The three things that GIS users do most are as follows: search, view, and publish for others. This has been proven by our usage analytics on thousands of MapInfo Pro users this year. The specific requirements for any organization will vary dramatically within these three activities, but it certainly makes sense to create a checklist of requirements in these categories. For example, how does a user create spatial joins? This is a complex process and it’s hard to build a user-friendly, efficient user interface that covers all the possible ways to join data. Interactive viewing is also very important. If I build a theme on a map, I want to be able to quickly change the variable or categories for display as well as the style. This is not easy in all tools. Finally, the creation of presentation-quality maps is a big challenge and in some organizations, this needs to be done by professional graphics applications such as Adobe Photoshop. GIS applications should be able to generate output suitable for publishing to pdf or the web with minimal effort and a fair amount of customization options.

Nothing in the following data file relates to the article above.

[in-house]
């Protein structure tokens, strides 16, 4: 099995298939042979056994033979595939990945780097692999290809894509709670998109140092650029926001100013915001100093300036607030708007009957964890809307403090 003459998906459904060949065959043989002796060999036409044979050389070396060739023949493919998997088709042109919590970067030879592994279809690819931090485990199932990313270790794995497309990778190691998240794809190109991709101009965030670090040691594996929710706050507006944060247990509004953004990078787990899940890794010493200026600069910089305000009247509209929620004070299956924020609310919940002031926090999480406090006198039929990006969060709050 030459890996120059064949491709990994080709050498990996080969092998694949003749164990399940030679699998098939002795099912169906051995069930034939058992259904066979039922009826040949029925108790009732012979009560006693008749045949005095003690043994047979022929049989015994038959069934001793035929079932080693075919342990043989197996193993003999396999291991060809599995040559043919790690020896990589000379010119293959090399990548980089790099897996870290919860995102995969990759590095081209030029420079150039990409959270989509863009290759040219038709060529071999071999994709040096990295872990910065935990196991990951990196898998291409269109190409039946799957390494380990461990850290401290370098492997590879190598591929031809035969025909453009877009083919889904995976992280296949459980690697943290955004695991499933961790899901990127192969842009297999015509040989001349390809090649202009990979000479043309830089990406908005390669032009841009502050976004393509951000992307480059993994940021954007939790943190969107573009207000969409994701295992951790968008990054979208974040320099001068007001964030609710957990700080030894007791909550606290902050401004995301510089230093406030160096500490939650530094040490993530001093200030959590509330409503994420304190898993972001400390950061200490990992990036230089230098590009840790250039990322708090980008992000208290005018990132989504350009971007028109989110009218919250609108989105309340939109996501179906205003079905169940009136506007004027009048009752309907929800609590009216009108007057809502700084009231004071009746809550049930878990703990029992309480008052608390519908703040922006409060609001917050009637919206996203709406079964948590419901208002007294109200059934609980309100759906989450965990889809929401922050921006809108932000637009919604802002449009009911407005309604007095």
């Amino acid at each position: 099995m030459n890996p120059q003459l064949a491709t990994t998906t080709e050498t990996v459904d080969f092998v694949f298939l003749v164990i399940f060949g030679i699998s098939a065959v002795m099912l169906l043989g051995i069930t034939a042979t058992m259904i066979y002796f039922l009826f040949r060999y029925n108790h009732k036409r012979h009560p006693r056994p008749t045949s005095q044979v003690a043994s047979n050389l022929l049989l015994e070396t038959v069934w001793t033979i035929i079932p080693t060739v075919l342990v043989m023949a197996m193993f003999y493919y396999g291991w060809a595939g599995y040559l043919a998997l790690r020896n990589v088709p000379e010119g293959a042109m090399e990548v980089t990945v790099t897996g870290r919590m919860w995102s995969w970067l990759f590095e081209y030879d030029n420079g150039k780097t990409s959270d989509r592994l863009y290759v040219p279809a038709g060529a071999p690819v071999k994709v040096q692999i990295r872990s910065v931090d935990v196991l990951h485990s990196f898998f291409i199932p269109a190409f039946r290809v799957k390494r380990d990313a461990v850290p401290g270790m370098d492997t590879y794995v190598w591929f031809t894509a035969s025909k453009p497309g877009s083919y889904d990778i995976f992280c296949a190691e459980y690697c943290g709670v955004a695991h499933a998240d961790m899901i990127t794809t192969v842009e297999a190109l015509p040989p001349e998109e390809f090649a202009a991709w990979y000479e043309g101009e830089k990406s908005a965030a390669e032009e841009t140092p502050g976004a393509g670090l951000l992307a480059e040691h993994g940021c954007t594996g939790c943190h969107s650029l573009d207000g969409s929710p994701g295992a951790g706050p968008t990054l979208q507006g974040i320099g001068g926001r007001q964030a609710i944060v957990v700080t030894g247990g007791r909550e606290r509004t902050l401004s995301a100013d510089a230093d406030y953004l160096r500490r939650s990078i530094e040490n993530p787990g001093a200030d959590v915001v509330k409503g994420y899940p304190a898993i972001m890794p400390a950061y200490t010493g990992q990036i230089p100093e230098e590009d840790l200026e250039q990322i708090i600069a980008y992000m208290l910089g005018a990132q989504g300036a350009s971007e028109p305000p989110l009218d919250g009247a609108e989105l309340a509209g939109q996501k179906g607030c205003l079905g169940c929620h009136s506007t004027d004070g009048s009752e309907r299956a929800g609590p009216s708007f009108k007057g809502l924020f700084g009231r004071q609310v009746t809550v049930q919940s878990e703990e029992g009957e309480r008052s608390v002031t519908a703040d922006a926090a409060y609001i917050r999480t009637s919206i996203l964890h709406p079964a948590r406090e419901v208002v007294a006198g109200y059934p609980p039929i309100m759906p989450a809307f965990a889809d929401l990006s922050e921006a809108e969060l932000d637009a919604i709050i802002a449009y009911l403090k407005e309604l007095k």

There are many moving parts in a GIS and quite hard to pick one thing that’s most important. But if I have to, I’d say data and access to data.
The dilemma of the GIS Professional (and indeed of sourcing, when writing their requirement specs) if focusing on the richest possible toolset at the lowest possible cost. While this is easily understood, it will not ensure maximum business value. The most important aspects are tools that have a high usability, and the access to relevant data (all the necessary data sets, of adequate quality, kept up to date, with sufficient coverage).
Very good observations, @Jim Stone?
Data agnostic for me is the key focus. If you can’t read, write and manage your data than all other bells and whistles are just worthless.
@Peter Horsbøll Møller?, you're right. Data is key! However, understanding the value of the geospatial data you have access to can prove difficult to some.